Manheim and Garrabrant, 2018. Categorizing Variants of Goodhart’s Law. Explores different failure modes of overoptimizing metrics at the expense of the real objective (which often results in specification gaming).
Lehman, Clune, Misevic, et al, 2018. The Surprising Creativity of Digital Evolution: A Collection of Anecdotes from the Evolutionary Computation and Artificial Life Research Communities.
Everitt, Krakovna, Orseau, Hutter, Legg, 2017. Reinforcement learning with a corrupted reward channel. A formalization of the reward misspecification problem in terms of true and corrupt reward, a proof that RL agents cannot overcome reward corruption, and a framework for giving the agent extra information to overcome reward corruption. (blog post)
Amodei and Clark, 2016. Faulty Reward Functions in the Wild. An example of reward function gaming in a boat racing game, where the agent gets a higher score by going in circles and hitting the same targets than by actually playing the game.
Everitt and Hutter, 2016. Avoiding Wireheading with Value Reinforcement Learning. An alternative to RL that reduces the incentive to wirehead.
Laurent Orseau, 2015. Mortal universal agents and wireheading. An investigation into how different types of artificial agents respond to opportunities to wirehead (unintended shortcuts to maximize their objective function).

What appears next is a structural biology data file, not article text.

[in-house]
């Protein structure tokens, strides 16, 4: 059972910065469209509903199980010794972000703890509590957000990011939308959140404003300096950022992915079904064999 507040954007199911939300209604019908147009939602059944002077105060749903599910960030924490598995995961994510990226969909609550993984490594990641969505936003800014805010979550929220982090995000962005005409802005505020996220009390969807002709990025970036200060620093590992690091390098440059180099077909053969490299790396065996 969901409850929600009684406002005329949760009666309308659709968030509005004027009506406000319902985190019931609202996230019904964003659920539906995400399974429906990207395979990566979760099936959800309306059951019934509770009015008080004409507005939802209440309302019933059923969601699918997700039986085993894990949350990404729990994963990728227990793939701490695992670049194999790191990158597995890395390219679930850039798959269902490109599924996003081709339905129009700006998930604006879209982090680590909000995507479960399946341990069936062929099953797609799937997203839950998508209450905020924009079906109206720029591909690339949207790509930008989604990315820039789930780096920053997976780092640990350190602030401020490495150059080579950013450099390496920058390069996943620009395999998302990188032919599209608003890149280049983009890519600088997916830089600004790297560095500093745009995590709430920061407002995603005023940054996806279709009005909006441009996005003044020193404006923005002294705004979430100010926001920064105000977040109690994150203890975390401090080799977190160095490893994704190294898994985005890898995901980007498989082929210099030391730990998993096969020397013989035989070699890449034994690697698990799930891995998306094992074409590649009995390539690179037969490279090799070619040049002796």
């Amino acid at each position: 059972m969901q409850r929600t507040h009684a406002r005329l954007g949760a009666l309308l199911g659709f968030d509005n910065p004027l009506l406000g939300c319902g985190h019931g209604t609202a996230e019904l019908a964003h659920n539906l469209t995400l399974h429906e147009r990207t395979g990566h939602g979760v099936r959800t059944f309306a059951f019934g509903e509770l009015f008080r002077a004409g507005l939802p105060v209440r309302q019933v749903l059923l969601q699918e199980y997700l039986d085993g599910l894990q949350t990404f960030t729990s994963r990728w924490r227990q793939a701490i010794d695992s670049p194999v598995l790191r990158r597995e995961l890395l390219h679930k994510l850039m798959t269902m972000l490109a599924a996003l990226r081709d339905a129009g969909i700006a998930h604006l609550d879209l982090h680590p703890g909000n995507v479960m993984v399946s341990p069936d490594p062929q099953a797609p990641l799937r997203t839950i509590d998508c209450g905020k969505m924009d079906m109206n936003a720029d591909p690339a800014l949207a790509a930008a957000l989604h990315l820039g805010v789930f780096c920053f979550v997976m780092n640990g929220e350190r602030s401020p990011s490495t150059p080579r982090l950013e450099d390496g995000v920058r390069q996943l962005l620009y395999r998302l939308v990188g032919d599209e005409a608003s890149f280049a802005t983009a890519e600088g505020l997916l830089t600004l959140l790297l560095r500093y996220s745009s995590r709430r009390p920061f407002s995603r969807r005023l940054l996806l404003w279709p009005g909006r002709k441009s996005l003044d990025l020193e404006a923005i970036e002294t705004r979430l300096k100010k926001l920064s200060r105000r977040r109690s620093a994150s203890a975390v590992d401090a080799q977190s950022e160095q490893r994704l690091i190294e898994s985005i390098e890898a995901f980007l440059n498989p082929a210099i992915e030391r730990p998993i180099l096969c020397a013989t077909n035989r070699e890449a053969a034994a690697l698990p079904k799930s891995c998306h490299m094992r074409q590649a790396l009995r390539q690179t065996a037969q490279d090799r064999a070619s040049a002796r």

Interruptibility / corrigibility:
Ryan Carey. Incorrigibility in the CIRL Framework. Investigates the corrigibility of value learning agents under model misspecification.
Hadfield-Menell, Dragan, Abbeel, Russell. The Off-Switch Game. This paper studies the interruptibility problem as a game between human and robot, and investigates which incentives the robot could have to allow itself to be switched off.
El Mahdi El Mhamdi, Guerraoui, Hendrikx, Maurer, 2017. Dynamic Safe Interruptibility for Decentralized Multi-Agent Reinforcement Learning.
Orseau and Armstrong, 2016. Safely interruptible agents. Provides a formal definition of safe interruptibility and shows that off-policy RL agents are more interruptible than on-policy agents. (blog post)
Soares, Fallenstein, Yudkowsky, Armstrong, 2015. Corrigibility. Designing AI systems without incentives to resist corrective modifications by their creators.
Eysenbach, Gu, Ibarz, Levine, 2017. Leave no Trace: Learning to Reset for Safe and Autonomous Reinforcement Learning. Reducing the number of irreversible actions taken by an RL agent by learning a reset policy that tries to return the environment to the initial state.
Armstrong and Levinstein, 2017. Low Impact Artificial Intelligences. An intractable but enlightening definition of low impact for AI systems.
Babcock, Kramar, Yampolskiy, 2017. Guidelines for Artificial Intelligence Containment.
Garrabrant, Benson-Tilsen, Critch, Soares, Taylor, 2016. Logical Induction. A computable algorithm for the logical induction problem.
Note: I did not include literature on less neglected areas of the field like safe exploration, distributional shift, adversarial examples, or interpretability (see e.g. Concrete Problems or the CHAI bibliography for extensive references on these topics).
Collections of technical works
FLI grantee publications (scroll down)
Paul Christiano. AI control. A blog on designing safe, efficient AI systems (approval-directed agents, aligned reinforcement learning agents, etc).
(This list was originally published as a blog post.)